@Jack.Penn · Posted 30 Aug. 2021
@Frank.Lucas · Updated 30 Aug. 2021
It's not the same thing; their roles are entirely different. Sometimes their paths cross and they collaborate. Rockets are not launched or built by NASA. The United States has always used private launch companies to loft the payloads, and private companies to build the payloads, whether it was the Mercury capsule in 1961, the Apollo capsule in 1971, shuttles in 1981, or the Dragon capsule in 2011.
Space exploration is the responsibility of NASA, which develops and implements technologies to advance our knowledge of our solar system. NASA has a number of different laboratories and centers dedicated to different areas. For example, the Johnson Space Flight Center (JSC) concentrates on human spaceflight, while the Jet Propulsion Laboratory (JPL) concentrates on robotic missions, deep space communication, and telemetry. In fact, each of the centers works together on complex missions like sending humans to the Moon or Mars, but each will have its own special projects: JPL didn't have anything to do with the space shuttle program, and JSC was not involved in robotic Mars landers. As a government agency, NASA receives funding and orders from the US Congress.
A private launch services company based in the Los Angeles area, SpaceX was formed in May 2002 and incorporated in California, with the company headquarters and manufacturing facilities located in the city of Hawthorne. The company builds rockets and spacecraft then does business with paying customers to make a profit.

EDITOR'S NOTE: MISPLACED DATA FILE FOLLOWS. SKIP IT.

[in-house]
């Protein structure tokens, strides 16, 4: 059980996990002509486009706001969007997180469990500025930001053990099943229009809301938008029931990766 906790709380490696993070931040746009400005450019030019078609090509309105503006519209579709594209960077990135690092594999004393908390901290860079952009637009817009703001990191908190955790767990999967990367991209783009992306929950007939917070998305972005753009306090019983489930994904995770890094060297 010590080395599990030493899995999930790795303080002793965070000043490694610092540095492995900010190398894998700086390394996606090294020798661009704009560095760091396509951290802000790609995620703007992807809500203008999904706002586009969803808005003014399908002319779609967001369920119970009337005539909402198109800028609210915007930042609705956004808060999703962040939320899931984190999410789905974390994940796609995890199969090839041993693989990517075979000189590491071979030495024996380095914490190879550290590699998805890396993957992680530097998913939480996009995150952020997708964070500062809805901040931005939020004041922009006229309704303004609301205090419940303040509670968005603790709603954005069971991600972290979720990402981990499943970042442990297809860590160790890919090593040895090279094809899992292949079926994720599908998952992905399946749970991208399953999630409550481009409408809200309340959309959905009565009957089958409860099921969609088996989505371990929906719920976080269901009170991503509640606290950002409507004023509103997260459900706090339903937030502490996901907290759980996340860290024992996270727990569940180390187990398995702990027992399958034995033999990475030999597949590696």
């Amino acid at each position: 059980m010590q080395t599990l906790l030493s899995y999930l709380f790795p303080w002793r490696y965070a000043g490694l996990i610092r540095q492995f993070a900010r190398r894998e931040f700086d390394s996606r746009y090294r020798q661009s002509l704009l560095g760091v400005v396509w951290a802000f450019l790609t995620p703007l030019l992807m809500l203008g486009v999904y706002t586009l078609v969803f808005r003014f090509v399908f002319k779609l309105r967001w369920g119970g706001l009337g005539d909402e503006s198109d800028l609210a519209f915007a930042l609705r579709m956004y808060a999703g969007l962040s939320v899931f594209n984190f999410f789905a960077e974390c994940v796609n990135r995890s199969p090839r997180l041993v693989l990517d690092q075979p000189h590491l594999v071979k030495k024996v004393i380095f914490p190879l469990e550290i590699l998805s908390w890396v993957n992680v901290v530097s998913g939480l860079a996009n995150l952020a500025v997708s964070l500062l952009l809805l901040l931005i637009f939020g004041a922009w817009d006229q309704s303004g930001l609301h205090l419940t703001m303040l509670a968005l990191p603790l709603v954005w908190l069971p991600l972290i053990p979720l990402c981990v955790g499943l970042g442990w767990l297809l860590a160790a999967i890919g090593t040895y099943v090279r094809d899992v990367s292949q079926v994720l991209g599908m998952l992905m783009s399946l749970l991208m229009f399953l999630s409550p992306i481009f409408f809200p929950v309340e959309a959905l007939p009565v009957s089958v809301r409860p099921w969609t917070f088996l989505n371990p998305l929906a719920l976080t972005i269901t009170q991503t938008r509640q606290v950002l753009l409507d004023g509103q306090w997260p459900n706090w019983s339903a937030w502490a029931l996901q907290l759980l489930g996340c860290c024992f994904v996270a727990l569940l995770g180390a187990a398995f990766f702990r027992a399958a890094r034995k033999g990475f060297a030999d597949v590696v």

SpaceX manufactures and launches rockets. They make their own delivery vans, so they can deliver items efficiently. NASA conducts research in aeronautics and aerospace, builds space probes, operates deep space communication systems, and runs vast research labs. NASA does not do anything similar to what the organization does. NASA is unable to launch satellites or deliver payloads to the ISS with rockets. It's Mars that holds the biggest prize. There are separate plans for getting to Mars from NASA and SpaceX.
NASA is SpaceX's largest customer right now. SpaceX was able to survive and progress during those long years when the Falcon wasn't flying, was struggling through its flight tests, etc. once NASA was persuaded that SpaceX wasn't a fly-by-night company and had talent & potential on its team. It remains to be resolved some of the basic differences. In the wake of an explosion, while fueling an unmanned rocket last year, a NASA safety team has raised some concerns about SpaceX's plans to send humans onboard its rockets. Any future disaster with SpaceX can have a greater impact on the exploration of space.